Similar to buying a primary residence, buying a vacation home focuses on more than just the financial aspects. Often the decision to purchase a second home is emotional, a choice that may be, in part, driven by the amenities of a specific area. If you are considering the purchase of a vacation home, here are six things to consider before you buy a second home.
- The best vacation destinations are within three hours of a major metropolitan area. The location consideration involves more than just your ability to access the property on weekends. A distance of more than three hours will not only seem prohibitive to you but to potential short-term guests (renters) as well.
- Because many vacation home owners do rent their property for some part of the year, the amenities a specific area offers must offer a broad number of possibilities. While some renters vacation with specific experiences in mind, the best returns on a short-time rental property will offer more than just a single season’s opportunity.
- Your vacation home purchase will involve a unique set of financial considerations. If you are paying cash, the concern will revolve around a sustainable value of the property over the long-term. If you decide to finance the property, you will need to recognize the lender requirements, which, like your primary residence, focuses primarily on your debt to income ratio. It must remain at or near the Fannie Mae/Freddie Mac standard of 36%.
- The methods of financing often depend on having, on hand, or your ability to borrow the down payment, sometimes using a home equity line of credit. Securing a second mortgage, which if you think about it, is actually a third mortgage (your primary plus the home equity line) may not be as difficult as you might think. Your lender will consider potential rental income (short- or long-term) as real income and this may help keep your debt-to-income requirement.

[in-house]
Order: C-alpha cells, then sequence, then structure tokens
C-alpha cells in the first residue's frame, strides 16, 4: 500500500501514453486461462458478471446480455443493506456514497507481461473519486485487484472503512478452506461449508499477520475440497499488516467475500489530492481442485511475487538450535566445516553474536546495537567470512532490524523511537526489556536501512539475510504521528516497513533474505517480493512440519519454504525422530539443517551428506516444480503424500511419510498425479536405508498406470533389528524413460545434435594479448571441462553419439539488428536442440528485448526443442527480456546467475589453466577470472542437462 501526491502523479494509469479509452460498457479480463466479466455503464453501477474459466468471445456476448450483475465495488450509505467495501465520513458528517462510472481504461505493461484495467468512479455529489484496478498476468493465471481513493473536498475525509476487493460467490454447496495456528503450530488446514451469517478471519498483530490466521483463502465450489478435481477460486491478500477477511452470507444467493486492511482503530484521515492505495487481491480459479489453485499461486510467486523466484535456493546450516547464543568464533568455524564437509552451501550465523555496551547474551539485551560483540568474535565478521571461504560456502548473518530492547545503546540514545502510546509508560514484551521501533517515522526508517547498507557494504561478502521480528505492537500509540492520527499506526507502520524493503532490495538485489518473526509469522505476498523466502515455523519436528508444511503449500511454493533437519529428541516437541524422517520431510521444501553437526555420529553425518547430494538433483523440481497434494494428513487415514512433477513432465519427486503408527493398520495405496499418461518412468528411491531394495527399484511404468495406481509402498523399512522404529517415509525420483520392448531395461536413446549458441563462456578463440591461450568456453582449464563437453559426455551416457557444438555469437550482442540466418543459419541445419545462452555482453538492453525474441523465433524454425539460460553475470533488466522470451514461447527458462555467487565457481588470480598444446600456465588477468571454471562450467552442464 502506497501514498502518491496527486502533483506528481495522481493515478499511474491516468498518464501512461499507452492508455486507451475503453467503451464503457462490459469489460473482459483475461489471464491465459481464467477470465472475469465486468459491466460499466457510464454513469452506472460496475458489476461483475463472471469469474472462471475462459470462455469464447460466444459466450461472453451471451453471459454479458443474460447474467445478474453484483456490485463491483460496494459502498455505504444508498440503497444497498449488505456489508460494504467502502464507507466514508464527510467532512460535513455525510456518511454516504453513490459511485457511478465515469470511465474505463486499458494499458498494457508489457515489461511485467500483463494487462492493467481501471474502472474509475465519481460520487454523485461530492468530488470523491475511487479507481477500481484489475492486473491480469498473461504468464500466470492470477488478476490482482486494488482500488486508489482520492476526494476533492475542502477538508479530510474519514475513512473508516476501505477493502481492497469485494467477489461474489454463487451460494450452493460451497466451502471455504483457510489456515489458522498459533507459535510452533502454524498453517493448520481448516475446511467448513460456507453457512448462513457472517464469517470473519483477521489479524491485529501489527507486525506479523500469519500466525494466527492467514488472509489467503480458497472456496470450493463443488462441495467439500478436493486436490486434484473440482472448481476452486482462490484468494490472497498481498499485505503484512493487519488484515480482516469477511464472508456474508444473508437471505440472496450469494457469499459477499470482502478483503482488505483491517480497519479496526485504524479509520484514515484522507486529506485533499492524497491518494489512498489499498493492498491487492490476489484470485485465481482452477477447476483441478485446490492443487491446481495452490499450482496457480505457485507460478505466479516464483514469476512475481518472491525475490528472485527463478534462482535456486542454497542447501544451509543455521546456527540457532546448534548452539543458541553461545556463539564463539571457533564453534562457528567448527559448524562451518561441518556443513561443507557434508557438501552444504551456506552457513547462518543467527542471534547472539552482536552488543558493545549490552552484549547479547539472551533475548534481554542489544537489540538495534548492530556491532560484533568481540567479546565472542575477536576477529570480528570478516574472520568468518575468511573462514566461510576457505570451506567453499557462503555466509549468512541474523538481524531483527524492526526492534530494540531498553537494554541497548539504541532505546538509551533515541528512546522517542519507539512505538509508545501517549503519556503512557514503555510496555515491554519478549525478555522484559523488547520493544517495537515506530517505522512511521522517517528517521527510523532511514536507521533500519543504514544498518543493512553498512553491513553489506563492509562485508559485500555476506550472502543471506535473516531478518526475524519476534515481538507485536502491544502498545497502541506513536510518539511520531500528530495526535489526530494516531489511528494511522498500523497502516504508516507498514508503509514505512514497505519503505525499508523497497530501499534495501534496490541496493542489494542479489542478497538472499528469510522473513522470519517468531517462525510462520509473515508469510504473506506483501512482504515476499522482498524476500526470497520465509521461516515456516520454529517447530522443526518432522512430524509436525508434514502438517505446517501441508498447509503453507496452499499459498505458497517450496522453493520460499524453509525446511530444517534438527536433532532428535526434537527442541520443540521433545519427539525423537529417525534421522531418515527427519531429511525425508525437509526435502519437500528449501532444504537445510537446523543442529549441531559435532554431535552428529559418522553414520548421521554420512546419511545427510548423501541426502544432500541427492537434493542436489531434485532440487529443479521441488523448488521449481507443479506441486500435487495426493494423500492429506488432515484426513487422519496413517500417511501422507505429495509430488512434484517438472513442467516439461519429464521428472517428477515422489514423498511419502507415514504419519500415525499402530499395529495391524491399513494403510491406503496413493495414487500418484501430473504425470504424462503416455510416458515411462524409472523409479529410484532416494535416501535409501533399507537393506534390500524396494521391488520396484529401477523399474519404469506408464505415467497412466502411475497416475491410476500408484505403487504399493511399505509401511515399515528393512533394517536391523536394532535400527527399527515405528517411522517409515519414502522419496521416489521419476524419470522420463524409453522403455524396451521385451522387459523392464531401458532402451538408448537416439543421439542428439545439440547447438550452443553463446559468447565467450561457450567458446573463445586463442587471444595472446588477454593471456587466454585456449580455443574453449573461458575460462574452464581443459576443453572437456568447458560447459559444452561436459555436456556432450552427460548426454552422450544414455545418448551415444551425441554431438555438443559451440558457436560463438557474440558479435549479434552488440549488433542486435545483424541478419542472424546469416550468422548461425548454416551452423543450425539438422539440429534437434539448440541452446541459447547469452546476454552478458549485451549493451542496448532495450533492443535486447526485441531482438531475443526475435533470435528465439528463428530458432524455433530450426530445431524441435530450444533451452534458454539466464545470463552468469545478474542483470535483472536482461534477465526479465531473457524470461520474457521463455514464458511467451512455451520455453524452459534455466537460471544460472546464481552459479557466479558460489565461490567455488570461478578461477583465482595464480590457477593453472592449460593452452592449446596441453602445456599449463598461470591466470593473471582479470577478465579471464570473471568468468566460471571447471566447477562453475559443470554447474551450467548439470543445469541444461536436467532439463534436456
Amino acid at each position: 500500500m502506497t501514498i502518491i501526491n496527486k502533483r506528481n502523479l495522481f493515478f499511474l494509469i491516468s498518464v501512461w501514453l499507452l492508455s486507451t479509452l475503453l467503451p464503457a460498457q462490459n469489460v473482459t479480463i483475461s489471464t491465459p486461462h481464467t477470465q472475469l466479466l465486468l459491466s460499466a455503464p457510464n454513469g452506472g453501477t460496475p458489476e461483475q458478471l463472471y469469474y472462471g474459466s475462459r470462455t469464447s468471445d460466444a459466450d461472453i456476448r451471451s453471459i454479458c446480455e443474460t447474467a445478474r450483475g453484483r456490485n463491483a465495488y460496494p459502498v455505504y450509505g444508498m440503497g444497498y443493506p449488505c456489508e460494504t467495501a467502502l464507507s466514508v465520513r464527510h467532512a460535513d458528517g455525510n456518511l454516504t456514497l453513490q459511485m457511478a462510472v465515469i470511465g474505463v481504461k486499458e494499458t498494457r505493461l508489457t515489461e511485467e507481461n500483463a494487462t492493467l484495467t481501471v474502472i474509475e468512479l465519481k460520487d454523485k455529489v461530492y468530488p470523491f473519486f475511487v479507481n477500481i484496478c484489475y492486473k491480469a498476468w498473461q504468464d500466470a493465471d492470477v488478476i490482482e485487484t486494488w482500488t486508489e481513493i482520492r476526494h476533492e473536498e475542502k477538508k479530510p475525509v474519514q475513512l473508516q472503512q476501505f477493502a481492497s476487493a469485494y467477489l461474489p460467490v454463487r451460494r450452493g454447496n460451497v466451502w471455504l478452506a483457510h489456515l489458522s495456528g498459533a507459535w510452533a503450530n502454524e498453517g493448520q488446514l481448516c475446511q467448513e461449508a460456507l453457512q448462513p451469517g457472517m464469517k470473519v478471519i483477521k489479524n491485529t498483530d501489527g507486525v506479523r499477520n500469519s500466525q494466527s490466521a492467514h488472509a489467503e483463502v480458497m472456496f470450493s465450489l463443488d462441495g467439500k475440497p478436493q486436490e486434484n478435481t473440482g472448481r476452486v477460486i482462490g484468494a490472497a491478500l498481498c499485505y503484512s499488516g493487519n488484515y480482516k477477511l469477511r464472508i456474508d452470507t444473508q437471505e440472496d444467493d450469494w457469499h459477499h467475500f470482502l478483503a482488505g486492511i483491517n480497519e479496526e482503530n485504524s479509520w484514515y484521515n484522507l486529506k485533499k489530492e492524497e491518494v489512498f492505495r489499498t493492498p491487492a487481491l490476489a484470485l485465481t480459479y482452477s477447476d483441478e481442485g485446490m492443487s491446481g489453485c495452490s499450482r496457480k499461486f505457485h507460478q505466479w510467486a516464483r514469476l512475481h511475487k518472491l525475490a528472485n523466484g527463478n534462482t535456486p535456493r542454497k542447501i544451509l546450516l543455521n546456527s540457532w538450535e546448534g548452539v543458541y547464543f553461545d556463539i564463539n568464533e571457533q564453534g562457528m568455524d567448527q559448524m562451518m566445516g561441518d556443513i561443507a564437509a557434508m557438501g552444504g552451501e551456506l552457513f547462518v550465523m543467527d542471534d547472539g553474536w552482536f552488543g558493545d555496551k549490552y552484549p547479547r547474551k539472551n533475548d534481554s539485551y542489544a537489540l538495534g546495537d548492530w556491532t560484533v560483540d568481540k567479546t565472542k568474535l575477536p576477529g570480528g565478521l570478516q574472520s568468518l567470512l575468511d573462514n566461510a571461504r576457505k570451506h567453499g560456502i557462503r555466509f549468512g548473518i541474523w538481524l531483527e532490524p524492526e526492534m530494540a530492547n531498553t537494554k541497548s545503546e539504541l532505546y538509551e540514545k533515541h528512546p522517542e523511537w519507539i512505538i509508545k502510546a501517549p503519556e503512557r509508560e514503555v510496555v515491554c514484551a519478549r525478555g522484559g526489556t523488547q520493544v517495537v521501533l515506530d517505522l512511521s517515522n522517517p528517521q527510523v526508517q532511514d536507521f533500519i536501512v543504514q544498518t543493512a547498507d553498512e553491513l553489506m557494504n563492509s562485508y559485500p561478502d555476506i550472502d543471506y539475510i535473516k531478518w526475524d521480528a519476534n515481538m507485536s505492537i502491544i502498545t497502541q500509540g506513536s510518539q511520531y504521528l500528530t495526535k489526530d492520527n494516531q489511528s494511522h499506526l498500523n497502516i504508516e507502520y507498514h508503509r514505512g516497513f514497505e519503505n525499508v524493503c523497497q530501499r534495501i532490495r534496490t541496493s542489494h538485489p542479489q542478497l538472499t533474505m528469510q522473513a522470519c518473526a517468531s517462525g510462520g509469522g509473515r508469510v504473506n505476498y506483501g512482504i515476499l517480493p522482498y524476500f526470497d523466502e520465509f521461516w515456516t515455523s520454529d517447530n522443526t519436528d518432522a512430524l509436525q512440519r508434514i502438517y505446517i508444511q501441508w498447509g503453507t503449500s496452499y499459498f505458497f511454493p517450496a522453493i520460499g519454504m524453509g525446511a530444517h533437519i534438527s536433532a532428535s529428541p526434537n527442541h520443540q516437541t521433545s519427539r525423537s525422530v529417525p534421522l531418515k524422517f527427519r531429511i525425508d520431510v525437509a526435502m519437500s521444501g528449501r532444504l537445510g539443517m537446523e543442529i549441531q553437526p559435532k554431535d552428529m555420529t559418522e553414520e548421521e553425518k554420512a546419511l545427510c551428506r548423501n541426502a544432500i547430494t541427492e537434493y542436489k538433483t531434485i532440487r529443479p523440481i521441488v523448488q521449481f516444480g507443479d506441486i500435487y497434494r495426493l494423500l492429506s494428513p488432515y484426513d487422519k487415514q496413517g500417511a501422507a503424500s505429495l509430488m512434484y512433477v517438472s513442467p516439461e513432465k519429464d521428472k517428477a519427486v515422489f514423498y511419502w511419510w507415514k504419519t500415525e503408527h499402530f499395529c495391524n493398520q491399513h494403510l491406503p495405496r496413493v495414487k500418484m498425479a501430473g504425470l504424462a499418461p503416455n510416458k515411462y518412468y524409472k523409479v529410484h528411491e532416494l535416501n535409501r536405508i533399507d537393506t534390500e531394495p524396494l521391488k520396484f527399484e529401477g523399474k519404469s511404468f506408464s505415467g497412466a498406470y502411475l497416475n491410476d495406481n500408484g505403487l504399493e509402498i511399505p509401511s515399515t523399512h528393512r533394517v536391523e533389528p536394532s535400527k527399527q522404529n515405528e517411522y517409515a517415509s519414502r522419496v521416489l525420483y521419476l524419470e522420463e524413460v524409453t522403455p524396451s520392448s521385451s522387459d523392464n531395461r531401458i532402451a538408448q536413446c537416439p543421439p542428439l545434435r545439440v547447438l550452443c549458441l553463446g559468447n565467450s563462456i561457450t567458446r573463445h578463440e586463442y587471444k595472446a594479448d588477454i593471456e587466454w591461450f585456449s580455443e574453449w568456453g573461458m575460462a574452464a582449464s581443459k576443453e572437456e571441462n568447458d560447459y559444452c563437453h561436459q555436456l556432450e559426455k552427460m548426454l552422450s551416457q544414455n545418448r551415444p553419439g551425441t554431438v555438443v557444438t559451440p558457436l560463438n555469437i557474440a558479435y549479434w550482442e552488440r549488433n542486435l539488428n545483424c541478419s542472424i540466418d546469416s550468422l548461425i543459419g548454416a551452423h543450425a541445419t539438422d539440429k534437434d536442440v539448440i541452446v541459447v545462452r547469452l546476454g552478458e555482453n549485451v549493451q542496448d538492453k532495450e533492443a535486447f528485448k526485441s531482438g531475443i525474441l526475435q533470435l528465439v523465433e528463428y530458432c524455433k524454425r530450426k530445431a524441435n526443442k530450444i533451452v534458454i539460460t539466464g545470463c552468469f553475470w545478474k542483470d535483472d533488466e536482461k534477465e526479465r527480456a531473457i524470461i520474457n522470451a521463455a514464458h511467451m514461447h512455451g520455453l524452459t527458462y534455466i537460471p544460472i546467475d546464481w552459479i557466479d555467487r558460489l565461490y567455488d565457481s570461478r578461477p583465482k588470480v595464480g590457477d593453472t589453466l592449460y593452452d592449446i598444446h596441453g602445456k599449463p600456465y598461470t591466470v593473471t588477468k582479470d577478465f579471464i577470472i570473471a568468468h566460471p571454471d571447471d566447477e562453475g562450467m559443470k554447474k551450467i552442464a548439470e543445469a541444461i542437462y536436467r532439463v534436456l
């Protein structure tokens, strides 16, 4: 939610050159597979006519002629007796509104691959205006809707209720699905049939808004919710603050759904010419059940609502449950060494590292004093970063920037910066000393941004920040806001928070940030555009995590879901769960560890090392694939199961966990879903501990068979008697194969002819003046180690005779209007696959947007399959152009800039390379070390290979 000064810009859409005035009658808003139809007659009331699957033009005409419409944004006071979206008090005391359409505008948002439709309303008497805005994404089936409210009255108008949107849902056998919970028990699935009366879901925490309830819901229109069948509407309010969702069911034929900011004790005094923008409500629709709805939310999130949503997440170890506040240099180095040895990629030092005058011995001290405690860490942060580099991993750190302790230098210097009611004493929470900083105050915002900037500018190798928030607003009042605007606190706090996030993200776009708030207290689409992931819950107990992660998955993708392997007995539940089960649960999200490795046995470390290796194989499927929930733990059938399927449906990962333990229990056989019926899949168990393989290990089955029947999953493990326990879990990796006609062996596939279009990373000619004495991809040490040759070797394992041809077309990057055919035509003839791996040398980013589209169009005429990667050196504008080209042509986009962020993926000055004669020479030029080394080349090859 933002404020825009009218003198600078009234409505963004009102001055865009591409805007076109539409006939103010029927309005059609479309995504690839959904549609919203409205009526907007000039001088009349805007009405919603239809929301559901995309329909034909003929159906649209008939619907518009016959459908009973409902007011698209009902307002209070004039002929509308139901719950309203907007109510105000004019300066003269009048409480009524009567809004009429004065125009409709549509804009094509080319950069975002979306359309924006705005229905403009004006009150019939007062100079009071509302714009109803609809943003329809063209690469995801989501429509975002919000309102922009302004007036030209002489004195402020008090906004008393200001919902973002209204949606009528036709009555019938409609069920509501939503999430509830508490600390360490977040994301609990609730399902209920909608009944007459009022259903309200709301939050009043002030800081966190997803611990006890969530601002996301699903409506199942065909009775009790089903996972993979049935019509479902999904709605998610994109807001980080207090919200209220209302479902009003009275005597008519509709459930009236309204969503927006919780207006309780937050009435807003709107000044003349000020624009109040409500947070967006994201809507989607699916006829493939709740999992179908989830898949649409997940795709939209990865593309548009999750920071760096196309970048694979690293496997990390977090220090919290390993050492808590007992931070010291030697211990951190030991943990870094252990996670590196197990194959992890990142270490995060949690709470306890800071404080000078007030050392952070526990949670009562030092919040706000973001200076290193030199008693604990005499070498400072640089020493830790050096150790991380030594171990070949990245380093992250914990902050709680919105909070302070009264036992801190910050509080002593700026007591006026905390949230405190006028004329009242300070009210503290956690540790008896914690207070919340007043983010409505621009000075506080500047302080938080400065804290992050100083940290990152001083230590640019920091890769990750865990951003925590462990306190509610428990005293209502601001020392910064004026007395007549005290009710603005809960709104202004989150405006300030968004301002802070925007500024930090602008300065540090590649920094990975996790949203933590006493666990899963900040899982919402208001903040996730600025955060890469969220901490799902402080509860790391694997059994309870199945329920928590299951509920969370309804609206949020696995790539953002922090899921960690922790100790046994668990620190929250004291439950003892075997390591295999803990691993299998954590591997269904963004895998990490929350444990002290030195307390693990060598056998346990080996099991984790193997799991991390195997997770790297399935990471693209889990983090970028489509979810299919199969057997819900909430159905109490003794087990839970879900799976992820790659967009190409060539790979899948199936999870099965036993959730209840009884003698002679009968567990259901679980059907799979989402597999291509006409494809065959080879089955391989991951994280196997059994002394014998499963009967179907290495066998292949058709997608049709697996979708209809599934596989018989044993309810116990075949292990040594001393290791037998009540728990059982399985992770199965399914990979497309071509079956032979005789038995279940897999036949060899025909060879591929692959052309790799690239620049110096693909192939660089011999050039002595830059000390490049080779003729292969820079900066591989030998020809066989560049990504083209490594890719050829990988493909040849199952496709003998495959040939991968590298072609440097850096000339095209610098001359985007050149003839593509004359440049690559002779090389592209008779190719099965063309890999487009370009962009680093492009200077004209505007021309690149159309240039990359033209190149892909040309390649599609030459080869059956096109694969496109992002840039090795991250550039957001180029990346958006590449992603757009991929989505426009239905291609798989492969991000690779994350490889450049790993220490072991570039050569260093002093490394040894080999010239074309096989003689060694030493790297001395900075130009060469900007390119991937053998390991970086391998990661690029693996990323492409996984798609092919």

- If you plan on renting the property to short-term (vacation) guests, there may be tax benefits as well as IRS requirements to consider. Consult your tax professional.
- If you plan on renting the property to long-term tenants, the IRS may consider you a landlord. You may hire a property manager to make rental arrangements but in order to the tax benefits associated with a landlord status, you need to make some of the decisions (such as approving tenants or repairs). This may also change how the property fits into the “IRS definition” from vacation or second home to investment property. Again, consult your tax professional.
One of the best destinations that meet the above considerations is Sunriver. It is three hours away from a major metropolitan area – Portland, which makes this an easily accessible area for both you and potential guests. This area also has shown price stability over the long-term and is poised to continue to appreciate. Because of the beauty of Central Oregon and the wide variety of year round activities, rental income (short- or long-term) might off-set some costs associated with owning a vacation home.
Owning is different than visiting. Contacting an expert in the area, such as The Jones Group @ Sunriver Realty is essential for the decision making process.
On behalf of The Jones Group @ Sunriver Realty
Nola Horton-Jones, Principal Broker/Realtor | ABR, C-RIS, e-PRO, GREEN, RSPS, CCIM Candidate
Bryce Jones, Broker/Realtor | ABR, CRS, e-PRO, GREEN, GRI, RSPS, SFR
Karen Marcy, Broker/Realtor
The Jones Group @ Sunriver Realty | 57057 Beaver Drive | Sunriver, OR 97707
Mobile: 541-420-3725 | Mobile: 541-420-4018 | Mobile: 503-327-9611 | Fax: 541-593-5123
Licensed in Oregon